Stanley Cup Notebook

Malhotra getting back up to speed

Vancouver — The Globe and Mail

Vancouver Canucks' Manny Malhotra skates during hockey practice in Vancouver, B.C., on Saturday May 28, 2011. Malhotra, who is recovering from an eye injury and surgery after being struck in the eye by a puck during a game in March, has been cleared to play in the Stanley Cup Final. The Vancouver Canucks and Boston Bruins play game 1 of the NHL's Stanley Cup Final Wednesday. (DARRYL DYCK/THE CANADIAN PRESS)

Two days before the opening of the Stanley Cup final, the Vancouver Canucks had a full-on scrimmage Monday, reminiscent of training camp-style workouts, in the hopes of getting their playing legs back, after what will amount to eight full days off since eliminating the San Jose Sharks in the Western Conference final.

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Prominent in the mix: centre Manny Malhotra, who received medical clearance to play in the final after suffering a serious eye injury in mid-March. Officially, Malhotra is listed as day-to-day and coach Alain Vigneault will never tip his line-up until game time as a matter of principle. But if Malhotra is healthy, they have little to lose in getting him back in, given how little their fourth line played against the Sharks anyway.

To drop a five-minute per night forward in favour of Malhotra, a defensively sound face-off maestro, makes too much sense.

"It keeps getting better every day," said Malhotra, afterward. "I felt a little bit more confident today than I did the last practice day.

Malhotra is playing with a full shield, after a carom off the stick of Colorado's Erik Johnson clipped him in the eye two-and-a-half months ago. At the time of the injury, it was feared that Malhotra might lose the sight in his eye, putting his career in jeopardy. Malhotra admits he does not have 20-20 vision in his eye, but didn't have 20-20 vision in the first place.

"It's just a matter of conditioning," said Malhotra, "to see how I feel, the pace of play, and to make sure I'm comfortable enough and confident enough to make sure I'm protecting myself and being safe out there."

Ultimately, the game-like simulation probably helped Malhotra more than any other player, given how long he's been out of the line-up.

"I had a pretty decent feel for the speed of things and just executing plays. It's not game speed, but obviously, it's the best action I've seen in a long time."

With so many spares up from their AHL affiliate in Winnipeg, the Canucks had the bodies to ice two full teams for the scrimmage - and the blue team, which won the scrimmage over the green squad, posed for a picture after it was over. It was that light-hearted at Rogers Arena for the most part yesterday.

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Doctors have given defenceman Christian Ehrhoff the green light to return for the opener after injuring his shoulder midway through the San Jose series and missing the clinching game. Ehrhoff's presence in the Stanley Cup final against fellow German Dennis Seidenberg is getting a fair bit of press back home, given the fact that whoever ends up in the winner's circle will just be the second German-born Cup champion after Uwe Krupp with the 1996 Colorado Avalanche.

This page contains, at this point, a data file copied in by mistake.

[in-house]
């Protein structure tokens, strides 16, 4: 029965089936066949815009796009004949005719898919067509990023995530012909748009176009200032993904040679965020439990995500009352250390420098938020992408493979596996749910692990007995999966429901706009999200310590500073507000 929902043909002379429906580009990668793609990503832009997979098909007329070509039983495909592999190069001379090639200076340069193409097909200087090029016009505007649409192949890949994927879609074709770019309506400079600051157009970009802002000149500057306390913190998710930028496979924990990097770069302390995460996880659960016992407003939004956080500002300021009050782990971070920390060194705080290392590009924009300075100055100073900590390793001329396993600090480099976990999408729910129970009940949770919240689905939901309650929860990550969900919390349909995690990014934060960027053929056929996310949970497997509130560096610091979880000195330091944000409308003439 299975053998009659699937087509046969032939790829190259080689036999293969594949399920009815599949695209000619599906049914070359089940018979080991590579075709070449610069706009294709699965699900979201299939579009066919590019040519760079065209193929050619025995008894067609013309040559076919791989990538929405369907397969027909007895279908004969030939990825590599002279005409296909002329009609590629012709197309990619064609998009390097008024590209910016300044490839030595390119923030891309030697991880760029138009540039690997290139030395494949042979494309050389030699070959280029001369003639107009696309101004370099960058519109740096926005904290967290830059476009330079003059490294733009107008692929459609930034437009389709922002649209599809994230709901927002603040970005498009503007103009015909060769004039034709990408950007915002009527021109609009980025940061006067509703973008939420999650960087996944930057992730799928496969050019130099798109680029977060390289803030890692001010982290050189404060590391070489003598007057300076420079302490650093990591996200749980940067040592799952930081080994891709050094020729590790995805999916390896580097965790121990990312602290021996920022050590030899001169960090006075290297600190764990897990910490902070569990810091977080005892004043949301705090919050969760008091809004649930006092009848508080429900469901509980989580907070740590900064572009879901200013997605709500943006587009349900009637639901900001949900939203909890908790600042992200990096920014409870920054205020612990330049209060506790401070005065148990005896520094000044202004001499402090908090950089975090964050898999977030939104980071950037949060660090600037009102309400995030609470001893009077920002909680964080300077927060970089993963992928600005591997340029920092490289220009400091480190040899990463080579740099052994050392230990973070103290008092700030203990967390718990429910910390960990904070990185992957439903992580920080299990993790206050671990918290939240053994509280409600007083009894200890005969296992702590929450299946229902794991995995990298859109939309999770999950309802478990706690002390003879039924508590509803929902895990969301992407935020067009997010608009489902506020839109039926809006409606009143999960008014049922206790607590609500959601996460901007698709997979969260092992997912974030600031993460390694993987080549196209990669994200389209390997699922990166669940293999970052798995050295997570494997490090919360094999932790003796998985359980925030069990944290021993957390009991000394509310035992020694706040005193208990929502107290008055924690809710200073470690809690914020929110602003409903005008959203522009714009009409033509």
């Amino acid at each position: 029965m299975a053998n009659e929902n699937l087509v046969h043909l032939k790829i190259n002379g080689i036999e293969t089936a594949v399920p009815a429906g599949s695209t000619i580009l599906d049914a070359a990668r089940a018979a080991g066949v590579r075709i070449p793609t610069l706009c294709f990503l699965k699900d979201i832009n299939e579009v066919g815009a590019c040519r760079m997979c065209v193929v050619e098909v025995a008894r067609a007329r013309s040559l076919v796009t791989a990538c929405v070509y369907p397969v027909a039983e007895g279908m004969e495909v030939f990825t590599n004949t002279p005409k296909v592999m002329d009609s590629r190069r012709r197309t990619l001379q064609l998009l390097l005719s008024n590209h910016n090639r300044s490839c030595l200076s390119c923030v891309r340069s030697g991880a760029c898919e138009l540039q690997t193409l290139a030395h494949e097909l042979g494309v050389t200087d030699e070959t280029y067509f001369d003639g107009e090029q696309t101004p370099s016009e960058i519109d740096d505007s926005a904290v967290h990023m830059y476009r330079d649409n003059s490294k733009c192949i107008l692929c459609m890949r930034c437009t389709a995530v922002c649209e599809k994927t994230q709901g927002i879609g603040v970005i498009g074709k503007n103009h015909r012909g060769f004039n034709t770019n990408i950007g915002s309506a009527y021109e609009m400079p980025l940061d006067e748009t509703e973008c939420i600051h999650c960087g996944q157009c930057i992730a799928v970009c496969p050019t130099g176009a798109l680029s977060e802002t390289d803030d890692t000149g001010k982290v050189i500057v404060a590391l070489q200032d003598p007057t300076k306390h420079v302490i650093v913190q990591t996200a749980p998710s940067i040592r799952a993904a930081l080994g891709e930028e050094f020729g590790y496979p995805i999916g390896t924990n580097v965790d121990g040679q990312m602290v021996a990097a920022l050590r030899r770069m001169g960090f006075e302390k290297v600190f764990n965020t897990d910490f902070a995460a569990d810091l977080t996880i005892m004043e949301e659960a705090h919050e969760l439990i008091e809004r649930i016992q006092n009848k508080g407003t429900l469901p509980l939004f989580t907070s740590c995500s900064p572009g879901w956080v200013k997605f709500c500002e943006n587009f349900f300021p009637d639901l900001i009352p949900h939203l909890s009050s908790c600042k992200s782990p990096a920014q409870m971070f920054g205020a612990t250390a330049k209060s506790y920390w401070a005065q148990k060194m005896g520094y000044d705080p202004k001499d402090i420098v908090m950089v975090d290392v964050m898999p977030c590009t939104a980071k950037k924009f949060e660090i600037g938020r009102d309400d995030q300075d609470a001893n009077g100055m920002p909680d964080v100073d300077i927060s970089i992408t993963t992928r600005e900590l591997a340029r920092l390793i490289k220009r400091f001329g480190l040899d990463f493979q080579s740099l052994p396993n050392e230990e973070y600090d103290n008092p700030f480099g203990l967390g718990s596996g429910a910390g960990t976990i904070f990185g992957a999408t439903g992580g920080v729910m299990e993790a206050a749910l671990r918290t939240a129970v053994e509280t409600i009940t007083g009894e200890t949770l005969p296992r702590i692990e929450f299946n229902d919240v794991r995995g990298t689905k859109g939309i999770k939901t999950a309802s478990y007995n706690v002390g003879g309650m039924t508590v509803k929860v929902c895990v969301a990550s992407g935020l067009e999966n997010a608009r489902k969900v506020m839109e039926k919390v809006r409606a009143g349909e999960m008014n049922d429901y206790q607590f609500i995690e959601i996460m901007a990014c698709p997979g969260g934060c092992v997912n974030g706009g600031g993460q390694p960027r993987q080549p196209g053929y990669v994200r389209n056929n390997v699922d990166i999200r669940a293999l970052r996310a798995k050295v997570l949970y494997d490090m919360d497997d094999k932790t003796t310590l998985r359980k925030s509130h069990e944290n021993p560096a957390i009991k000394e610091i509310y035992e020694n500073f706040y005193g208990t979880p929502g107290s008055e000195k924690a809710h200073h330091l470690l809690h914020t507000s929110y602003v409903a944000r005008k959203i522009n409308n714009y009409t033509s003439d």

"Obviously, with Dirk Nowitzki playing in the NBA Finals, it's definitely a lot of interest in U.S. sports right now," said Ehrhoff. "That's definitely very special for German hockey right now. Hopefully, it's going to be me."

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Funny line from Bruins coach Claude Julien after his team practiced in Boston Monday and before flying out to Vancouver. Julien was asked about the Green Men - the Spandex-suited funny men that taunt visiting players in the penalty box.

Julien suggested his players cast a vote that the Green Men be replaced for the opener by the same female Vancouver fan that flashed the San Jose Sharks' Ben Eager in the last round.

"I think our guys sent an e-mail asking for the other one that was there to replace them," said Julien, to laughs all around. "Not the one dressed in green, [the one]not dressed at all for that matter.

Julien went on to say: "I think those things are great for hockey, as long as they don't go overboard. It's entertainment and every rink has its own identity. So we'll see who sits next to the penalty box when we get there."

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Alex Burrows was asked a question about sometime linemate Ryan Kesler's pain threshold in the context of Kesler's gritty play in the game that eliminated San Jose. Kesler appeared to suffer a leg injury, but eventually returned and scored the tying goal to force overtime. Burrows's view on Kesler's ability to gut it out: "Probably he got beat up by his sister a lot when he was younger."

Follow on Twitter: @eduhatschek

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